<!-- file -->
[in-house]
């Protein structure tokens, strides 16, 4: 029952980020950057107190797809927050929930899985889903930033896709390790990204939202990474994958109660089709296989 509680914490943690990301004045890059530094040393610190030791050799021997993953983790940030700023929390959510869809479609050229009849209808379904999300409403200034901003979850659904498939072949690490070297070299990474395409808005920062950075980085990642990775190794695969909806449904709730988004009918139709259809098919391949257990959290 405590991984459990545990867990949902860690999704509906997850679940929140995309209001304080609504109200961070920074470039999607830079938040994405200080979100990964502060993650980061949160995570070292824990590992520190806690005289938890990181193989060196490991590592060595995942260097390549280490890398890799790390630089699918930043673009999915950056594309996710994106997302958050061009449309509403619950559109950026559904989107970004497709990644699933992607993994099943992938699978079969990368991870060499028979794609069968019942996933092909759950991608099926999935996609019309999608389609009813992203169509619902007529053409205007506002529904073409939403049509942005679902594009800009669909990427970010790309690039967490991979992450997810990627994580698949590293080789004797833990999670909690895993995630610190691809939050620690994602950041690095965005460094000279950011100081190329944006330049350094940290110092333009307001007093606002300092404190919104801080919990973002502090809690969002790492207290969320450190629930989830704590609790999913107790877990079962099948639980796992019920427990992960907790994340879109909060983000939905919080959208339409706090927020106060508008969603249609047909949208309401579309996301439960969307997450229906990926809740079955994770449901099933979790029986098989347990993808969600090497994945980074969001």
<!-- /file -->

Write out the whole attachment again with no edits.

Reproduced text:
[in-house]
């Protein structure tokens, strides 16, 4: 029952980020950057107190797809927050929930899985889903930033896709390790990204939202990474994958109660089709296989 509680914490943690990301004045890059530094040393610190030791050799021997993953983790940030700023929390959510869809479609050229009849209808379904999300409403200034901003979850659904498939072949690490070297070299990474395409808005920062950075980085990642990775190794695969909806449904709730988004009918139709259809098919391949257990959290 405590991984459990545990867990949902860690999704509906997850679940929140995309209001304080609504109200961070920074470039999607830079938040994405200080979100990964502060993650980061949160995570070292824990590992520190806690005289938890990181193989060196490991590592060595995942260097390549280490890398890799790390630089699918930043673009999915950056594309996710994106997302958050061009449309509403619950559109950026559904989107970004497709990644699933992607993994099943992938699978079969990368991870060499028979794609069968019942996933092909759950991608099926999935996609019309999608389609009813992203169509619902007529053409205007506002529904073409939403049509942005679902594009800009669909990427970010790309690039967490991979992450997810990627994580698949590293080789004797833990999670909690895993995630610190691809939050620690994602950041690095965005460094000279950011100081190329944006330049350094940290110092333009307001007093606002300092404190919104801080919990973002502090809690969002790492207290969320450190629930989830704590609790999913107790877990079962099948639980796992019920427990992960907790994340879109909060983000939905919080959208339409706090927020106060508008969603249609047909949208309401579309996301439960969307997450229906990926809740079955994770449901099933979790029986098989347990993808969600090497994945980074969001």